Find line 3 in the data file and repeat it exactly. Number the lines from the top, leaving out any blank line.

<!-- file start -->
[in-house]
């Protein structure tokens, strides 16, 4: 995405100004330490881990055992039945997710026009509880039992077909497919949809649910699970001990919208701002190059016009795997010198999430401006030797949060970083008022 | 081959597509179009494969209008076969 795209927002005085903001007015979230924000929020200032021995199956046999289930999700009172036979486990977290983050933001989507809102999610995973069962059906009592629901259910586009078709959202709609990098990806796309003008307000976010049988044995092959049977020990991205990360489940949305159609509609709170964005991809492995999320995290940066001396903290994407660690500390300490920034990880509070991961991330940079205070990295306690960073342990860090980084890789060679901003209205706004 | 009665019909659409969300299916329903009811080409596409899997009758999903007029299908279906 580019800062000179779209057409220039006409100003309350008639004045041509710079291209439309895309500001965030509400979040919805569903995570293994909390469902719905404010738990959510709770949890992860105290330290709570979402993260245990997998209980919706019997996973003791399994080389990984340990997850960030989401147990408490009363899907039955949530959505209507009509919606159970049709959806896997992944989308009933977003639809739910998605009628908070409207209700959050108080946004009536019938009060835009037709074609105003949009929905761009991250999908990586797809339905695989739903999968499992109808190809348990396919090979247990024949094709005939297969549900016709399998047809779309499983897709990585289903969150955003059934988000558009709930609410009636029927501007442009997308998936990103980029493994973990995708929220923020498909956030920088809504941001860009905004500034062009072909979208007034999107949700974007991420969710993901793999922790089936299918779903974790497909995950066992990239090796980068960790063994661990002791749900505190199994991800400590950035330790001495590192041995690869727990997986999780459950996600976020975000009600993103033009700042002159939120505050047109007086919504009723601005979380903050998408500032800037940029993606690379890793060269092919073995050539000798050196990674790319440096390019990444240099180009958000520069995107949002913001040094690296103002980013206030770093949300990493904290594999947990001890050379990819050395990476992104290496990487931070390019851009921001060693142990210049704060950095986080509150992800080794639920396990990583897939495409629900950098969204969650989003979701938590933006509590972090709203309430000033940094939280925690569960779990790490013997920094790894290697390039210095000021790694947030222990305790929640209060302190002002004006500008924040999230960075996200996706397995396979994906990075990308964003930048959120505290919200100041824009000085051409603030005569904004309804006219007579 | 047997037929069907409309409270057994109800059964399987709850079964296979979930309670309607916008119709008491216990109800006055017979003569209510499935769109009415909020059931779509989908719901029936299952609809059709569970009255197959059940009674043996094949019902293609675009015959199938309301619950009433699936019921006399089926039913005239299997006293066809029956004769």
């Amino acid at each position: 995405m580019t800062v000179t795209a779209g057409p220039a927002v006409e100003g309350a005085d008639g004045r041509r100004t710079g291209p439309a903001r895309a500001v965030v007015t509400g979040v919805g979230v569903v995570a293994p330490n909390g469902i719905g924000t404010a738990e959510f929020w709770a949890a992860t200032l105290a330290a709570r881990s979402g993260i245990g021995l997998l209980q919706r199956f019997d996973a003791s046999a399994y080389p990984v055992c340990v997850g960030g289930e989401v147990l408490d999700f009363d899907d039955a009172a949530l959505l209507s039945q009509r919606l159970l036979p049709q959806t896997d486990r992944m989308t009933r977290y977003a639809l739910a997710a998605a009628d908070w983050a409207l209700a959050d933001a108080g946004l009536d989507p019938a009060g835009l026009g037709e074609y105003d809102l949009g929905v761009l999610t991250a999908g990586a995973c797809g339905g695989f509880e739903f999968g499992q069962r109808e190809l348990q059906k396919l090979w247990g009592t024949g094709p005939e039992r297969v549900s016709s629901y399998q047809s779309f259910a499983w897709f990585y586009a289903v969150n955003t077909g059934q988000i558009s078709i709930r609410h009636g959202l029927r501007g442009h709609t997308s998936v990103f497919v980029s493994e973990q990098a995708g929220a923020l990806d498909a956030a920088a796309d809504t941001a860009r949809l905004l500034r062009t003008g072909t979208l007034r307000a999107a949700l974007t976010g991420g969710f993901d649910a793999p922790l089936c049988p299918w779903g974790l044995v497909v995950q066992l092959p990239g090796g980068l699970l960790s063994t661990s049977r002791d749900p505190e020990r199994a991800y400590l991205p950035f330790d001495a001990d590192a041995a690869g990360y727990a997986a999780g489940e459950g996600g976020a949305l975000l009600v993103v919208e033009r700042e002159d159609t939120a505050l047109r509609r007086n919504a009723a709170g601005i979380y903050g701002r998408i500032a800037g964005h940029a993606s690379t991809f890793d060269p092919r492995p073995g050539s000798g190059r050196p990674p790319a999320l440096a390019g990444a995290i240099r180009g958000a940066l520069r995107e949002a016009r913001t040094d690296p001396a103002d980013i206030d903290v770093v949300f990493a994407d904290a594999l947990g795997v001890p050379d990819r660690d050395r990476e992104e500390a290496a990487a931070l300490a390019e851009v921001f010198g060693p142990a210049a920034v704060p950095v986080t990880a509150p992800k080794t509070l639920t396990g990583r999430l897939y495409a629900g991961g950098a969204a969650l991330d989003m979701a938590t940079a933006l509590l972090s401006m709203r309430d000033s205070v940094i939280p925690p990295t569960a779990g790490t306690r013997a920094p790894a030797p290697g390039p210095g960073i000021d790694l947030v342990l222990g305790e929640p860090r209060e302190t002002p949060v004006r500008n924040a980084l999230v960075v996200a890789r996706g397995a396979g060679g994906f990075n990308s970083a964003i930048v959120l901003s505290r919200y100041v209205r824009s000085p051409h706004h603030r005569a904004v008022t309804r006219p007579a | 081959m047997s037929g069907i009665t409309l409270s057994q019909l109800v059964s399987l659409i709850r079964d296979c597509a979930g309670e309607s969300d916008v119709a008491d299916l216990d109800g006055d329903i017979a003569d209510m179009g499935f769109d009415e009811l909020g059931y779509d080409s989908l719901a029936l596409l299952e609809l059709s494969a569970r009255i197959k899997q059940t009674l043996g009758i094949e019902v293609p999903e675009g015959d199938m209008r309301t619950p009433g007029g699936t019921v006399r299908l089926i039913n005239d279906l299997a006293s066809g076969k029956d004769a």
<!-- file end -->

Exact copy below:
């Amino acid at each position: 995405m580019t800062v000179t795209a779209g057409p220039a927002v006409e100003g309350a005085d008639g004045r041509r100004t710079g291209p439309a903001r895309a500001v965030v007015t509400g979040v919805g979230v569903v995570a293994p330490n909390g469902i719905g924000t404010a738990e959510f929020w709770a949890a992860t200032l105290a330290a709570r881990s979402g993260i245990g021995l997998l209980q919706r199956f019997d996973a003791s046999a399994y080389p990984v055992c340990v997850g960030g289930e989401v147990l408490d999700f009363d899907d039955a009172a949530l959505l209507s039945q009509r919606l159970l036979p049709q959806t896997d486990r992944m989308t009933r977290y977003a639809l739910a997710a998605a009628d908070w983050a409207l209700a959050d933001a108080g946004l009536d989507p019938a009060g835009l026009g037709e074609y105003d809102l949009g929905v761009l999610t991250a999908g990586a995973c797809g339905g695989f509880e739903f999968g499992q069962r109808e190809l348990q059906k396919l090979w247990g009592t024949g094709p005939e039992r297969v549900s016709s629901y399998q047809s779309f259910a499983w897709f990585y586009a289903v969150n955003t077909g059934q988000i558009s078709i709930r609410h009636g959202l029927r501007g442009h709609t997308s998936v990103f497919v980029s493994e973990q990098a995708g929220a923020l990806d498909a956030a920088a796309d809504t941001a860009r949809l905004l500034r062009t003008g072909t979208l007034r307000a999107a949700l974007t976010g991420g969710f993901d649910a793999p922790l089936c049988p299918w779903g974790l044995v497909v995950q066992l092959p990239g090796g980068l699970l960790s063994t661990s049977r002791d749900p505190e020990r199994a991800y400590l991205p950035f330790d001495a001990d590192a041995a690869g990360y727990a997986a999780g489940e459950g996600g976020a949305l975000l009600v993103v919208e033009r700042e002159d159609t939120a505050l047109r509609r007086n919504a009723a709170g601005i979380y903050g701002r998408i500032a800037g964005h940029a993606s690379t991809f890793d060269p092919r492995p073995g050539s000798g190059r050196p990674p790319a999320l440096a390019g990444a995290i240099r180009g958000a940066l520069r995107e949002a016009r913001t040094d690296p001396a103002d980013i206030d903290v770093v949300f990493a994407d904290a594999l947990g795997v001890p050379d990819r660690d050395r990476e992104e500390a290496a990487a931070l300490a390019e851009v921001f010198g060693p142990a210049a920034v704060p950095v986080t990880a509150p992800k080794t509070l639920t396990g990583r999430l897939y495409a629900g991961g950098a969204a969650l991330d989003m979701a938590t940079a933006l509590l972090s401006m709203r309430d000033s205070v940094i939280p925690p990295t569960a779990g790490t306690r013997a920094p790894a030797p290697g390039p210095g960073i000021d790694l947030v342990l222990g305790e929640p860090r209060e302190t002002p949060v004006r500008n924040a980084l999230v960075v996200a890789r996706g397995a396979g060679g994906f990075n990308s970083a964003i930048v959120l901003s505290r919200y100041v209205r824009s000085p051409h706004h603030r005569a904004v008022t309804r006219p007579a | 081959m047997s037929g069907i009665t409309l409270s057994q019909l109800v059964s399987l659409i709850r079964d296979c597509a979930g309670e309607s969300d916008v119709a008491d299916l216990d109800g006055d329903i017979a003569d209510m179009g499935f769109d009415e009811l909020g059931y779509d080409s989908l719901a029936l596409l299952e609809l059709s494969a569970r009255i197959k899997q059940t009674l043996g009758i094949e019902v293609p999903e675009g015959d199938m209008r309301t619950p009433g007029g699936t019921v006399r299908l089926i039913n005239d279906l299997a006293s066809g076969k029956d004769a």